At first glance, it’s easy to mistake the pangolin for a reptile - but it is a mammal, albeit the only one with a scale-covered body. There are eight different types of the species colloquially known as “pangolin” in Asia and Africa. The animal is widespread in Cameroon, dwelling in caves or rotten tree trunks. It is nocturnal and burrows through the ground in search of ants and termites. In one foray, it can consume up to 200,000 insects.
Its characteristic scales serve to protect the pangolin from lions and leopards. Ironically, the scales are also the reason why no other animal is traded illegally as often as the pangolin. In traditional Asian and West African medicine, scales are believed to have various healing properties.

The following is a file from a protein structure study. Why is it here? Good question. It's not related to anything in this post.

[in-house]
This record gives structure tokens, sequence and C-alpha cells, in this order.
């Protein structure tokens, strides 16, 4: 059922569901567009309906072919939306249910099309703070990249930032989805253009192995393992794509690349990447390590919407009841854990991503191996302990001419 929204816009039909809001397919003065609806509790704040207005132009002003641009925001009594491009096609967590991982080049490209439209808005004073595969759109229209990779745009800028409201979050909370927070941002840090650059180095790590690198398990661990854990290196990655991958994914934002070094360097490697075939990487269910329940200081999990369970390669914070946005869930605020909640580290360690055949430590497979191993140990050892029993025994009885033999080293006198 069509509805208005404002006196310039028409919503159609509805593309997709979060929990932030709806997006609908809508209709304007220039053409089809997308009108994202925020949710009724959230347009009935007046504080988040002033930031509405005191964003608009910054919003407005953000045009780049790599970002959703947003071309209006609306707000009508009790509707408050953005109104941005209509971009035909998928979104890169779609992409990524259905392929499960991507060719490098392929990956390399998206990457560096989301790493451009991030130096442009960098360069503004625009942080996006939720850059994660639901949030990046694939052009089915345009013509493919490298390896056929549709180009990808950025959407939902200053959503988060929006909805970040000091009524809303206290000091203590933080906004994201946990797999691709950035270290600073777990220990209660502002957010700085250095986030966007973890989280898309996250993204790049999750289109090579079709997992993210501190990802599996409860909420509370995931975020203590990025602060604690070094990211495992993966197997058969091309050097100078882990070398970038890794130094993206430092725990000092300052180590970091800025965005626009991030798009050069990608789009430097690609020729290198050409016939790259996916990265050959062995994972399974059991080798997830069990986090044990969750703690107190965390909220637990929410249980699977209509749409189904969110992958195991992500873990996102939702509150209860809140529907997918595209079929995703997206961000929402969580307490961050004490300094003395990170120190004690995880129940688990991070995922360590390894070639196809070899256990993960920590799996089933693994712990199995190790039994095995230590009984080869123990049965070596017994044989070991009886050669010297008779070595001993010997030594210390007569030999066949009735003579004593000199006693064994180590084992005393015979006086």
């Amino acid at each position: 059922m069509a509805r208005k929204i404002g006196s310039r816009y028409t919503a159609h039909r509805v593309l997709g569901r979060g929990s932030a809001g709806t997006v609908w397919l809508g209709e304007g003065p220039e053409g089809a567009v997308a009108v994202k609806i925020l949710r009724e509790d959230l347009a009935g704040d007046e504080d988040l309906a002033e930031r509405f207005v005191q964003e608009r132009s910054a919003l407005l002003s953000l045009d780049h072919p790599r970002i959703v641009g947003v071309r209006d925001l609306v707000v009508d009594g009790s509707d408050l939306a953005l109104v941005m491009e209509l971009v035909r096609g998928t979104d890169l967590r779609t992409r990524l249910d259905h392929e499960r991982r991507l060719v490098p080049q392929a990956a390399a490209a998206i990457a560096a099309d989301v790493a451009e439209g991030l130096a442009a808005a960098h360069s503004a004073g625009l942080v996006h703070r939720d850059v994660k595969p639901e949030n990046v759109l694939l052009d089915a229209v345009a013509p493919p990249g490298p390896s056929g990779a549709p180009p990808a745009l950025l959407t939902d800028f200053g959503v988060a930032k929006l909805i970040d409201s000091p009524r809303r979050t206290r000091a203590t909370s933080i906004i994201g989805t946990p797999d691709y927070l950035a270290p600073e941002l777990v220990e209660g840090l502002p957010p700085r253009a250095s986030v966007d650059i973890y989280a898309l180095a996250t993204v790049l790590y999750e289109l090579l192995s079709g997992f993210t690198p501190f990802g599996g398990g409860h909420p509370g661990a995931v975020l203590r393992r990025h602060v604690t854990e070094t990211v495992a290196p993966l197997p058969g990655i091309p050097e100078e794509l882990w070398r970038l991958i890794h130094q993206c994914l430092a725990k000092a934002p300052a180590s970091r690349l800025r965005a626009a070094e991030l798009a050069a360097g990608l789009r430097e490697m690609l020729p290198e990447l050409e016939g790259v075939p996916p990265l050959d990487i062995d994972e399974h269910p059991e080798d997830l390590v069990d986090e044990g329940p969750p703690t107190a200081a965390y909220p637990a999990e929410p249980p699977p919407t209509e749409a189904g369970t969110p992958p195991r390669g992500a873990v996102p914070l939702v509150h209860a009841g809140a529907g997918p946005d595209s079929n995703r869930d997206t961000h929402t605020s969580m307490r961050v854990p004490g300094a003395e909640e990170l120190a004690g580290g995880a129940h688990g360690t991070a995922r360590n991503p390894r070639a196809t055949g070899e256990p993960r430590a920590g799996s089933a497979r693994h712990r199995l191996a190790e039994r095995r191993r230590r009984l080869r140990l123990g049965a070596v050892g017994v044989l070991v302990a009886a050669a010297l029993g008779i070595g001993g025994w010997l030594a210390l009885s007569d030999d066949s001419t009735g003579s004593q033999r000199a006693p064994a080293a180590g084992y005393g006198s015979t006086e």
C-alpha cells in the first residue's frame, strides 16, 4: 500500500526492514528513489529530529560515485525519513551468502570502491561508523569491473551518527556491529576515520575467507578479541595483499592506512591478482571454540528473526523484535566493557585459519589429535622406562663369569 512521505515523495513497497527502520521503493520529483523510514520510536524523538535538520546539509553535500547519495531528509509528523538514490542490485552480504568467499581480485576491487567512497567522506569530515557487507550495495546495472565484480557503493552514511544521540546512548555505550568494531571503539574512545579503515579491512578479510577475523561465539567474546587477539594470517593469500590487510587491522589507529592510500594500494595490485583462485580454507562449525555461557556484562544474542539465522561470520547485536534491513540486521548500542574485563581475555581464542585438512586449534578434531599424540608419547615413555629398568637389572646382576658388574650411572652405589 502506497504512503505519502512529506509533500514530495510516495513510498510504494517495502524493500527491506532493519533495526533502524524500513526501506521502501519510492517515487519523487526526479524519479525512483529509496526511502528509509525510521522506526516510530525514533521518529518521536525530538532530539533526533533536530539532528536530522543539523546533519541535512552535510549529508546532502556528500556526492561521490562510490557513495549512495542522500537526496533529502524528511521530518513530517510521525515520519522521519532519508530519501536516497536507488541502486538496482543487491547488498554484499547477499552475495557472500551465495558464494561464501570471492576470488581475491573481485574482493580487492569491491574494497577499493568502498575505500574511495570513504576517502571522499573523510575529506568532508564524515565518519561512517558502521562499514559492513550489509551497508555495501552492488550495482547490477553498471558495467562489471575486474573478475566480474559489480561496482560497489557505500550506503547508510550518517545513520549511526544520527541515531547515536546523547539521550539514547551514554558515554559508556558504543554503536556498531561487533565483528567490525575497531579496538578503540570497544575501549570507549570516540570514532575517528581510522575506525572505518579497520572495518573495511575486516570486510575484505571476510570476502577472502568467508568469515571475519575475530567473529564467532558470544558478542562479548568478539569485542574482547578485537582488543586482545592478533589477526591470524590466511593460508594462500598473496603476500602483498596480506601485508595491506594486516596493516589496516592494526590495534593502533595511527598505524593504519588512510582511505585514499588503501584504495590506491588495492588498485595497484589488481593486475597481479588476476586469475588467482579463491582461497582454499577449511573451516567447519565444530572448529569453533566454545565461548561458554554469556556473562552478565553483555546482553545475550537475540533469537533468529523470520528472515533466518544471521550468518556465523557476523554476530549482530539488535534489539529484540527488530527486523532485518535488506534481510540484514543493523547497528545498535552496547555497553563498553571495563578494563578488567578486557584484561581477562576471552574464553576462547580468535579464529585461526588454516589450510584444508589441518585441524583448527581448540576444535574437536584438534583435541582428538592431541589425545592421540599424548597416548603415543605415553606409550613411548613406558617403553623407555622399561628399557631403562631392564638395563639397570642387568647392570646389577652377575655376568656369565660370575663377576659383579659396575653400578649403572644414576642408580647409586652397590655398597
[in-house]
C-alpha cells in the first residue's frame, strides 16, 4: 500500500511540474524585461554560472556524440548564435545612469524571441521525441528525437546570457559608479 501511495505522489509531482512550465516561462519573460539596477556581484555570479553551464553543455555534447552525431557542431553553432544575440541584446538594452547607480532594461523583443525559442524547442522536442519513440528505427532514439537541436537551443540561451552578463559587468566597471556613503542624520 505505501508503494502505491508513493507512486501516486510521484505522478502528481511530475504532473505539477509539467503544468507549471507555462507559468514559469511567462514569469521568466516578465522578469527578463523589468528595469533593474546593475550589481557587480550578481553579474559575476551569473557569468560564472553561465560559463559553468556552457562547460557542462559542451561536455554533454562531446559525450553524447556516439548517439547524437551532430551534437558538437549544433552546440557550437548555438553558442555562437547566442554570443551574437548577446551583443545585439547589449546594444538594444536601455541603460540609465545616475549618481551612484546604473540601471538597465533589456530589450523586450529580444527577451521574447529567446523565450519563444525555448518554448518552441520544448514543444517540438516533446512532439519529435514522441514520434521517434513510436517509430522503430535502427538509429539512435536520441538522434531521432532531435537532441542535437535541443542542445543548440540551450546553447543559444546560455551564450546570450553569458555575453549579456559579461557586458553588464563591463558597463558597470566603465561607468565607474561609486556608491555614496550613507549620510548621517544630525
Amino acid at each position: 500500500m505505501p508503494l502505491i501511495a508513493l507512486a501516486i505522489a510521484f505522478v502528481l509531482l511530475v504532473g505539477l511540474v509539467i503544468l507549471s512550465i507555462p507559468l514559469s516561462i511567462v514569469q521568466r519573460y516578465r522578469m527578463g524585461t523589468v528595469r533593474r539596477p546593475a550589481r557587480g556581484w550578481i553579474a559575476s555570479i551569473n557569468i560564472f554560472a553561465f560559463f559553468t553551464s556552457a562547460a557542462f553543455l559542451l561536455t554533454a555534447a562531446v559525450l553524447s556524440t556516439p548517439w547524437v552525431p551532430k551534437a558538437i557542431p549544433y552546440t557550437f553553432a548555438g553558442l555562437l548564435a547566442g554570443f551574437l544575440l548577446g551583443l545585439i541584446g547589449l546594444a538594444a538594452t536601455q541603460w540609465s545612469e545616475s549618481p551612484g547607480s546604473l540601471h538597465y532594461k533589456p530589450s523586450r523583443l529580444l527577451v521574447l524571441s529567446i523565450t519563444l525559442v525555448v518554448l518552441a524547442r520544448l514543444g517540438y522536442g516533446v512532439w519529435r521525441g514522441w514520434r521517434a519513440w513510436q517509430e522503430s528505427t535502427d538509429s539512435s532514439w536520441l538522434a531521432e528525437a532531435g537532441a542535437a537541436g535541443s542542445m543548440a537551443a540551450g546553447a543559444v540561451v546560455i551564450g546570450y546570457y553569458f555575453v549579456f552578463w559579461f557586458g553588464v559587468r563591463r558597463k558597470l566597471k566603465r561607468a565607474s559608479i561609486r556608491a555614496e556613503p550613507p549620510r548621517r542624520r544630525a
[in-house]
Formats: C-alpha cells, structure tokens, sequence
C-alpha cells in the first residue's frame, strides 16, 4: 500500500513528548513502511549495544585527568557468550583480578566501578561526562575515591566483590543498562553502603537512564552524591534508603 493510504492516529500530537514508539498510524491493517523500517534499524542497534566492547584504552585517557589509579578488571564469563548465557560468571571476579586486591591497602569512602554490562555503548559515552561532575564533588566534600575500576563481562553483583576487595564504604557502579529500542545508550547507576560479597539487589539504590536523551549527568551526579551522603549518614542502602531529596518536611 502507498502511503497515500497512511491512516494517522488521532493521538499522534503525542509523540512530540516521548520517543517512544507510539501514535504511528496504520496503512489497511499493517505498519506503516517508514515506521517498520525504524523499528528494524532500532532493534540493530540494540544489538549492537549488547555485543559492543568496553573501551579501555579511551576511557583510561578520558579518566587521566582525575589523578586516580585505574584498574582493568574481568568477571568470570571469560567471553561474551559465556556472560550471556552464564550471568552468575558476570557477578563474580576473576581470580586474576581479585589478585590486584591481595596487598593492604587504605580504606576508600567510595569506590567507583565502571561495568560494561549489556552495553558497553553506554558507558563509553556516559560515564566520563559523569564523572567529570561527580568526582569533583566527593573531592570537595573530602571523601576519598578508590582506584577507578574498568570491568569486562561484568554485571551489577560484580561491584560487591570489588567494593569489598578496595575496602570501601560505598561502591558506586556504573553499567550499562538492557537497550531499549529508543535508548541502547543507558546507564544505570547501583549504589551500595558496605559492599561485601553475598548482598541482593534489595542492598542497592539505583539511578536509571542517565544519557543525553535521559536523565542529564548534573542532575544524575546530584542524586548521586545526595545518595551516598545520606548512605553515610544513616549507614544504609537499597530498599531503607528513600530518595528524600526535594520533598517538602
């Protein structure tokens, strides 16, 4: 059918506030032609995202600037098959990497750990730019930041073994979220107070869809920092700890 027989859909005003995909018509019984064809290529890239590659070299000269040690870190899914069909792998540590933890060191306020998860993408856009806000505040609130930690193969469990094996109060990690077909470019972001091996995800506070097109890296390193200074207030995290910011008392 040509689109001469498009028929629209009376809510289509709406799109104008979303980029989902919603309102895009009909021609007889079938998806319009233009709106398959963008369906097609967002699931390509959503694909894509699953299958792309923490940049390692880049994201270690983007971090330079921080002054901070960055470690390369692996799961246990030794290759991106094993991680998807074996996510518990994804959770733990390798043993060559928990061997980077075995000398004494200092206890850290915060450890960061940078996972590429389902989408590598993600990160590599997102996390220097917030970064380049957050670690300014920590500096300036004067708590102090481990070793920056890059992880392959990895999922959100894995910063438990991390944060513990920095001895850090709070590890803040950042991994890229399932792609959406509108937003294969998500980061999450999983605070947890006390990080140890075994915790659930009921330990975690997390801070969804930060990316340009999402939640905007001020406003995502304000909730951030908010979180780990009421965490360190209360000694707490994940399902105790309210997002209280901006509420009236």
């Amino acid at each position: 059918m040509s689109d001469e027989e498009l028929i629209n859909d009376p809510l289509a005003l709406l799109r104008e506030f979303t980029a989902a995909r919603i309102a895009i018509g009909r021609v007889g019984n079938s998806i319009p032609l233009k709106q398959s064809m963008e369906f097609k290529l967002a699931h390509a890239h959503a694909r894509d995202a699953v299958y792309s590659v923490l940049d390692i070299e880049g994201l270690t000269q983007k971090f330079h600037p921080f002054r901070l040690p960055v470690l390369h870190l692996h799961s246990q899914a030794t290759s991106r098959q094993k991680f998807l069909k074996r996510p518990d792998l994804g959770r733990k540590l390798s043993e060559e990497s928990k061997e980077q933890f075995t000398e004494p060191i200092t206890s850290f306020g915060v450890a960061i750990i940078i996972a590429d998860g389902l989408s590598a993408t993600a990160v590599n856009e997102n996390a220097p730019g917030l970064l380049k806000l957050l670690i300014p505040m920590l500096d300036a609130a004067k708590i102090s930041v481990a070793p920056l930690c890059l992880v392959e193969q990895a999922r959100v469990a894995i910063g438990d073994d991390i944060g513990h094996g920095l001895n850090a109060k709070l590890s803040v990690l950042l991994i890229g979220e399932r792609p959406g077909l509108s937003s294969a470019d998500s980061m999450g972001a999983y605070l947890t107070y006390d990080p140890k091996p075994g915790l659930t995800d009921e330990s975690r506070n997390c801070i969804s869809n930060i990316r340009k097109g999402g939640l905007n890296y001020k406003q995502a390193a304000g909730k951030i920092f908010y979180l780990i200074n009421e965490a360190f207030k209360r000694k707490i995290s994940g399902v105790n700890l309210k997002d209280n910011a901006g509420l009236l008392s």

It is often used as an ingredient in love potions, for protection against evil spirits and against gastrointestinal diseases. In Cameroon, however, the meat of the pangolin is also highly valued, although hunting is officially prohibited. Just look at the special “bushmeat restaurants”.
To draw attention to the threat to this special animal, it was recently declared part of Cameroon's cultural heritage. Even the newly built Olembe Stadium in the Cameroonian capital Yaoundé recalls the pangolin with its colourful roof that looks like overlapping scales.